reposted from: http://220.127.116.11/biol5250-pfrender/Assignment%202_files/Senescense/Kirkwood%202008.pdf doi: 10.1111/j.1365-2796.2007.01901.x via SciAm
Kirkwood TBL (Institute for Ageing and Health, Newcastle University, Newcastle upon Tyne, UK). Understanding ageing from an evolutionary perspective (Review). J Intern Med 2008; 263: 117–127.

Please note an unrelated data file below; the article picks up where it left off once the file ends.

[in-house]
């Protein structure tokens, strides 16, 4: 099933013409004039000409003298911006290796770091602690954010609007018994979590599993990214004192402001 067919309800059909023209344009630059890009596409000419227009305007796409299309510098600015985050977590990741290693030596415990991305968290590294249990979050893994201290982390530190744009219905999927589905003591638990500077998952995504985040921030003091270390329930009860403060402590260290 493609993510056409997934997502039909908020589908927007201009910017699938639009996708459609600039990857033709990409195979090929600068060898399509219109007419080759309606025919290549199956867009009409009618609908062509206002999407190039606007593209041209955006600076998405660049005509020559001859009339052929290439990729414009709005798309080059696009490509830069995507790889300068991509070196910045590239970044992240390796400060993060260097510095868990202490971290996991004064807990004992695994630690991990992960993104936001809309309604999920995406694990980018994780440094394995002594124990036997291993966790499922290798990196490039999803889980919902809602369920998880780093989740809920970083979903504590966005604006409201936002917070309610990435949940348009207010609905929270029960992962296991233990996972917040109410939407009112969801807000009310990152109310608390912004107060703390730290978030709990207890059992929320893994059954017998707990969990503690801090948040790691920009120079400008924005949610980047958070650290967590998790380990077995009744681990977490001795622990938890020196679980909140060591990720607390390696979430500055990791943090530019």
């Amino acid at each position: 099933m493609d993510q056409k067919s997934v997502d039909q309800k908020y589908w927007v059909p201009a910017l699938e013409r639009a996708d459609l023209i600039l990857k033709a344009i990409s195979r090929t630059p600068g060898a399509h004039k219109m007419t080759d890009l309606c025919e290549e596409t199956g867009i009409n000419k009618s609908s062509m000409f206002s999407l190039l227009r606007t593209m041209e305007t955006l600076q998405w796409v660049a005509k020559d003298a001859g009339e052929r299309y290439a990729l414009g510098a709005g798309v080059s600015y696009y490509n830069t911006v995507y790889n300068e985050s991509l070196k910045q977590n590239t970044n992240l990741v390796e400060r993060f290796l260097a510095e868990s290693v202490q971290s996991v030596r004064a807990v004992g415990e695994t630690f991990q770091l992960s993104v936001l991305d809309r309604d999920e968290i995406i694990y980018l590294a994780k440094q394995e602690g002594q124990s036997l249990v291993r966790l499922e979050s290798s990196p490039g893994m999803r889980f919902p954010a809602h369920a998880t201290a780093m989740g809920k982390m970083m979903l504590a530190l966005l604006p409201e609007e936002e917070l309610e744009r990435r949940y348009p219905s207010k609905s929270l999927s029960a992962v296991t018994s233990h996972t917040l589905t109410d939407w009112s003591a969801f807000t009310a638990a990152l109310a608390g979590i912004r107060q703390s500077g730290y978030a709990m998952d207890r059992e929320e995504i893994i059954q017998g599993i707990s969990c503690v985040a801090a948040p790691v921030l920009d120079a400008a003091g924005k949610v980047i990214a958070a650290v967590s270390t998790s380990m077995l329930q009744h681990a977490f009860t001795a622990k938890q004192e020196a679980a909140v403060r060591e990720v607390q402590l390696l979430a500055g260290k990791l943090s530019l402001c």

There is clear heritability of human longevity. However, the genetics of ageing is likely to be complex. Evolution theory tells us not to expect genes that have been selected to promote ageing. Ageing is not programmed but results from accumulation of somatic damage, owing to limited investments in maintenance and repair. Genes controlling the levels of activities, such as DNA repair and antioxidant defence, thus regulate longevity. In addition, there may be contributions either from late-acting deleterious genes that escape the force of natural selection or that trade benefit at an early age against harm at older ages. In some species, there is evidence that genes have evolved to detect and respond to changes in the environment, e.g. food supply. Evolutionary understanding can also help to understand important features of the human life history such as menopause.